Why is my Arborvitae bush drying out?


I have an Arborvitae bush, about five feet tall, that was planted last fall.  Since the snow has melted, I’ve noticed that it is drying out. The most notable area is at the bottom of the bush, but it seems to be creeping up. I want to save it and need to know what to do. I have been putting about 4 gal. of water on it, per day, and have applied Miracle Gro twice during this season. It is planted in a dirt space that divides my asphalt driveway from my neighbors. It gets 2-4 hours of strong sun each day.


Rebecca Long, Sustainable Agriculture and Horticulture Professional

With the proximity to your driveway, salt damage is definitely a potential cause. Arborvitae are moderately to highly sensitive to salt spray and salt in soil. You can protect bushes from being splashed with salt by wrapping with burlap, but to avoid salt damage through the soil you would need to switch to another deicing option for your driveway.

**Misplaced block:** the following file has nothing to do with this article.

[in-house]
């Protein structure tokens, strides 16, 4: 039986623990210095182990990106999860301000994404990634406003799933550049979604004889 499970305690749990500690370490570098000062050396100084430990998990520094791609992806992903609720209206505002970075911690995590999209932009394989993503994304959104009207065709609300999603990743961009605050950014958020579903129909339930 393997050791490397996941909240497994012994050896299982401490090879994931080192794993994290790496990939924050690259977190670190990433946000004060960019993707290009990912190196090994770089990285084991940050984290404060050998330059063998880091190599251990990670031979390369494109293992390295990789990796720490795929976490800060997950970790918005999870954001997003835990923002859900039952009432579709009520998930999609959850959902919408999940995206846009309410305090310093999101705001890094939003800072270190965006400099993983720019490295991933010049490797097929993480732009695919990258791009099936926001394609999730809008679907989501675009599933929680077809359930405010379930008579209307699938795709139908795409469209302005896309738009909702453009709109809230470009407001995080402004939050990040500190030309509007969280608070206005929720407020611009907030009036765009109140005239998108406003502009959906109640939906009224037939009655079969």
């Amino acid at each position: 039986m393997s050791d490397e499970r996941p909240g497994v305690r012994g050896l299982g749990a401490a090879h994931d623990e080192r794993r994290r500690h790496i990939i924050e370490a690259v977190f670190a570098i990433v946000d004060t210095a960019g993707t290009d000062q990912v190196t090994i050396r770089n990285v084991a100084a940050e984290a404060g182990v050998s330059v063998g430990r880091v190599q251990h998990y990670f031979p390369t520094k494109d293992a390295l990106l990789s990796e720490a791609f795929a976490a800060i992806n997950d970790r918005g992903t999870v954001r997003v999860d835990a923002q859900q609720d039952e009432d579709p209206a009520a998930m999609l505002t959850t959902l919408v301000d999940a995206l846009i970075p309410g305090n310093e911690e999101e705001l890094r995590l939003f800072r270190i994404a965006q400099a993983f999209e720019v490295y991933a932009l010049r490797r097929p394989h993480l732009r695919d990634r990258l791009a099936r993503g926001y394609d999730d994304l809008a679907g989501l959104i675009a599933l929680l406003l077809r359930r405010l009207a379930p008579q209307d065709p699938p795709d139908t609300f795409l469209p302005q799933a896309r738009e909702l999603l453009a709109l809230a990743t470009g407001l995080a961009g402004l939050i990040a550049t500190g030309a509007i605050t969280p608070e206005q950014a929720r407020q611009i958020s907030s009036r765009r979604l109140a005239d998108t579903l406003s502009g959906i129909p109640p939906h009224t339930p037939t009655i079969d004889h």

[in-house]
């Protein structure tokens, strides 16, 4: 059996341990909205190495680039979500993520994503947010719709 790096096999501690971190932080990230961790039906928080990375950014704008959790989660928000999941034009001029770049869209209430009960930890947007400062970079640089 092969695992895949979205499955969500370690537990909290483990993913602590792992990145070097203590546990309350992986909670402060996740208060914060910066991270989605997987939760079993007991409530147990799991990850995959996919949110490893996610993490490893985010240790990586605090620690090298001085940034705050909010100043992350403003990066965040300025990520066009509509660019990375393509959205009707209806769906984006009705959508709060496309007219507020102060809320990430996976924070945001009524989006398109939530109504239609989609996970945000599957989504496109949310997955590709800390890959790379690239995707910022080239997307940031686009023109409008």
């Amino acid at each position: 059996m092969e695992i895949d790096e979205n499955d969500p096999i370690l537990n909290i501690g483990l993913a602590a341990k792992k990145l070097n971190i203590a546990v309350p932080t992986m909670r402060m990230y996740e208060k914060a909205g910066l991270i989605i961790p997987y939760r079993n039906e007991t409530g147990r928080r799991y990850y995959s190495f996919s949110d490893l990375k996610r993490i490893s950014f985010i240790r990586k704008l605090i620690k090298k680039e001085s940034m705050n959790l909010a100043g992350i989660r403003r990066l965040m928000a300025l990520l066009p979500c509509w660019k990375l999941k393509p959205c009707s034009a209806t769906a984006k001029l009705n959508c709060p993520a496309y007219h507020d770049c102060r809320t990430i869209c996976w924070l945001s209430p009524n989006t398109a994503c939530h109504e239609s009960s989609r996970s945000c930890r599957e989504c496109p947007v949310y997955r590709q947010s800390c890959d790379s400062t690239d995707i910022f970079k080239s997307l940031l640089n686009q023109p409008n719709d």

Damage like that can also be caused by strong spring winds drying out needles when the ground is still frozen and the plant can’t take up sufficient moisture. Lastly there are some fungal pathogens and insects that can cause damage to Arborvitae.

I would not add any more fertilizer, as fertilizer can contribute to salt issues in soil and make plants more attractive to certain insect pests. Any damage that is done cannot be reversed and you also want to avoid overwatering the plant and causing root rot. A few gallons of water per week should be sufficient, and only necessary when there is no rain.

If you continue to see more damage develop and you suspect an insect or disease, you can always send samples to our labs: insect diagnostic labplant disease diagnostic lab. Otherwise, I would give the plant some time to recover without too much further interference and maybe plant some flowers around the bottom to cover the most unsightly bits.